Radium Girls

You hate a story about a corporate coverup. And you hate it the entire time because you get to know the humans who suffered, and you don’t know if they’ll be around to see justice served. You don’t know how people running these corporations are ok with concealing evidence and deceiving employees and the public about how dangerous working conditions were.

Many, many women suffered.

But they persevered. And they were loved and had tireless lawyers who did not stop until justice prevailed. Until regulations changed.

Their families and friends supported them. Loved them. Spoke fondly of them. And wistfully.

Heartbreaking.

And then other corporations can’t learn from the past and try the same shit.

Infuriating.

You hate it.

(But you love it because the story is so important, and its effects extend to our day. And your heart opens to the families of these sufferers.)

I guess there’s a Netflix movie about it. The review this photo came from said the movie could have been better.

More Quotes from Hood Feminism

Some powerful thoughts:

1. Feminism that encompasses all the issues that impact women, from poverty to criminal justice reform to living wages to better protections for immigrants to LGBTQIA issues, is feminism that ensures voting rights for all as a foundational issue.

2. For marginalized people, feminism is failing them by being so focused on whether middle-class white women have what they need and want, but not on protecting voting rights for everyone else.

3. Because institutions are not designed to help parents raise high-needs children, it becomes much easier to argue that children with disabilities are a burden to be avoided instead of addressing the paucity of resources.

4. Anger can be cathartic, motivating, and above all else an expression of the innate humanity of any community. Demands that the oppressed be calm and polite and that forgiveness come before all else are fundamentally dehumanizing.

Please read Hood Feminism: Notes from the Women That a Movement Forgot, by Mikki Kendall. Straightforward, practical; applies ideas to real actions for including everyone in building feminist momentum for all marginalized communities.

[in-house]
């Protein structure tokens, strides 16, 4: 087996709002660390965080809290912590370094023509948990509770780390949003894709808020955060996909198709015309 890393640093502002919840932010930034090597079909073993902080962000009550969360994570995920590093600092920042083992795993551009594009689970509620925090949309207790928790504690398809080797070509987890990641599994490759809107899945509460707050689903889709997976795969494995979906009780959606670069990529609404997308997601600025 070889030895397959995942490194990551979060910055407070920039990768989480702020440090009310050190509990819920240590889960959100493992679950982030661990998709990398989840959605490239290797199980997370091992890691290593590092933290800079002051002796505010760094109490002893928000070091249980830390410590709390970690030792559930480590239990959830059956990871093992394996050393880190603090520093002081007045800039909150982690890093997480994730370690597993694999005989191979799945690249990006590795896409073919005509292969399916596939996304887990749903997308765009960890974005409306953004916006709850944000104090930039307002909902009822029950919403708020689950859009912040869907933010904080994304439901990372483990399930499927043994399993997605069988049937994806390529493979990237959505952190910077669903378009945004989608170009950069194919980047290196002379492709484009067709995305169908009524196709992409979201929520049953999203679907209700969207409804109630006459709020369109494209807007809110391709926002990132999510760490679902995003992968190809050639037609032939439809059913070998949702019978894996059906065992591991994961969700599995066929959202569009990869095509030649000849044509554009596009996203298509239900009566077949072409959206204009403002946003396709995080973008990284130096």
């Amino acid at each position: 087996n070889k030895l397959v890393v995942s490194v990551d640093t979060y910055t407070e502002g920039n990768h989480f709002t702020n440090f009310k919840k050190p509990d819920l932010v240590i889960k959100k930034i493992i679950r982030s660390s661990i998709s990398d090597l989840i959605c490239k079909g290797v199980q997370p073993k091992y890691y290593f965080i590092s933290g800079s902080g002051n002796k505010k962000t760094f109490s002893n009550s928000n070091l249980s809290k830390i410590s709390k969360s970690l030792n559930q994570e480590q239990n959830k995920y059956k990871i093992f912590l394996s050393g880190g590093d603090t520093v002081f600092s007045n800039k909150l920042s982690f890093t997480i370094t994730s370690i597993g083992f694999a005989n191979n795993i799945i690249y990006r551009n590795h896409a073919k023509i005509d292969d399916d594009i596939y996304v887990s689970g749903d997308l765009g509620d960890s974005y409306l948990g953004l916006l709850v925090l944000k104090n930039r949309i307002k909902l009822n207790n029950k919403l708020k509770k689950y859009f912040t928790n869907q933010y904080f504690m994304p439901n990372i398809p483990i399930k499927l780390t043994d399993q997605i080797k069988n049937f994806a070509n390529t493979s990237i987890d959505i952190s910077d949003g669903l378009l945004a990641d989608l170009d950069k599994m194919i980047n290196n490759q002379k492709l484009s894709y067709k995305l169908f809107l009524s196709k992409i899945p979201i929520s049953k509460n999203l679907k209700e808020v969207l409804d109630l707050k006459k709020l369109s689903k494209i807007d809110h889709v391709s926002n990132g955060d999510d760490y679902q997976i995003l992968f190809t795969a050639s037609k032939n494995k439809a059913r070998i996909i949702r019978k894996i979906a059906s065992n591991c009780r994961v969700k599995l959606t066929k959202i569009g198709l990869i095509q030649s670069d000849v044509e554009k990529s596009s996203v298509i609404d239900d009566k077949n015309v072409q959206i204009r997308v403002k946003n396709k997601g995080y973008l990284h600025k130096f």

Progressive Lenses as Metaphor

Not obsessing, I promise.

Just wanted to show you what my glasses do.

See how the text in the top half of the lens is smaller, and in the bottom the text is bigger? My eyeballs need these adjustments. I have contacts that behave like the top half of these lenses, and I’m waiting on my readers to have the correct lenses put in so that I can see up close.

This book is called World of Wonders: In Praise of Fireflies, Whale Sharks, and Other Astonishments, by Aimee Nezhukumatathil. It’s lovely so far. She discusses different species–flora and fauna–and how they relate to her life and humanity in general. I love her perspective. I love how different people can help us see life in so many different ways.

Aren’t axolotls cute?

Damn, This Album: Outside Child, by Allison Russell

A lot of critical acclaim erupted for this album, which does one of two things for me: makes me wait until the hype dies down, or makes me super excited and listen to it immediately.

I ended up waiting a couple of weeks and listened to it yesterday, back to back. I wanted to listen to it sooner, but I wanted to make sure I had enough time to give it my full attention. And since it’s so fresh on my mind, I didn’t do what I usually like to do when actively listening to an album, which is take notes and jot thoughts that cross my mind as I experience the music.

I will do this, I promise. But for now I’ll post the album here for you listen for yourselves. It seriously blew my mind. I hope you appreciate it as much, or more.

Thoughts on May’s Final Sunday, 2021

On May 20, President Biden signed a bill aimed to do the following, as reported by NPR:

Make the reporting of hate crimes more accessible at the local and state levels by boosting public outreach and ensuring reporting resources are available online in multiple languages.

It also directs the Department of Justice to designate a point person to expedite the review of hate crimes related to COVID-19 and authorizes grants to state and local governments to conduct crime-reduction programs to prevent and respond to hate crimes.